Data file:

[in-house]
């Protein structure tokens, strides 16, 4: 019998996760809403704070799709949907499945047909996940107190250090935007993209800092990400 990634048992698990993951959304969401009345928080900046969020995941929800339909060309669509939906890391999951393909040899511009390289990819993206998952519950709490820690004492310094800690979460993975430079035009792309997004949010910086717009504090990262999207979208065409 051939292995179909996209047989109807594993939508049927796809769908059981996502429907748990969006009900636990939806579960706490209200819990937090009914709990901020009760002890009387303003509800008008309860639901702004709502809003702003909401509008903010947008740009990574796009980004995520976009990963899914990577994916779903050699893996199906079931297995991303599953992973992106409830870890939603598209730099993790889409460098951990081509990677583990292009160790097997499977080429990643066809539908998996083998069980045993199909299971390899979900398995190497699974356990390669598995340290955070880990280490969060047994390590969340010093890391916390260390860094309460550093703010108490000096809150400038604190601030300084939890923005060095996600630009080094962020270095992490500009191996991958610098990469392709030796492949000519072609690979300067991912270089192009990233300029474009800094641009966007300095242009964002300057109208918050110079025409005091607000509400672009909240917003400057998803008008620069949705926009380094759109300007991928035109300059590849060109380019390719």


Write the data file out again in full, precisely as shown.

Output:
[in-house]
């Protein structure tokens, strides 16, 4: 019998996760809403704070799709949907499945047909996940107190250090935007993209800092990400 990634048992698990993951959304969401009345928080900046969020995941929800339909060309669509939906890391999951393909040899511009390289990819993206998952519950709490820690004492310094800690979460993975430079035009792309997004949010910086717009504090990262999207979208065409 051939292995179909996209047989109807594993939508049927796809769908059981996502429907748990969006009900636990939806579960706490209200819990937090009914709990901020009760002890009387303003509800008008309860639901702004709502809003702003909401509008903010947008740009990574796009980004995520976009990963899914990577994916779903050699893996199906079931297995991303599953992973992106409830870890939603598209730099993790889409460098951990081509990677583990292009160790097997499977080429990643066809539908998996083998069980045993199909299971390899979900398995190497699974356990390669598995340290955070880990280490969060047994390590969340010093890391916390260390860094309460550093703010108490000096809150400038604190601030300084939890923005060095996600630009080094962020270095992490500009191996991958610098990469392709030796492949000519072609690979300067991912270089192009990233300029474009800094641009966007300095242009964002300057109208918050110079025409005091607000509400672009909240917003400057998803008008620069949705926009380094759109300007991928035109300059590849060109380019390719």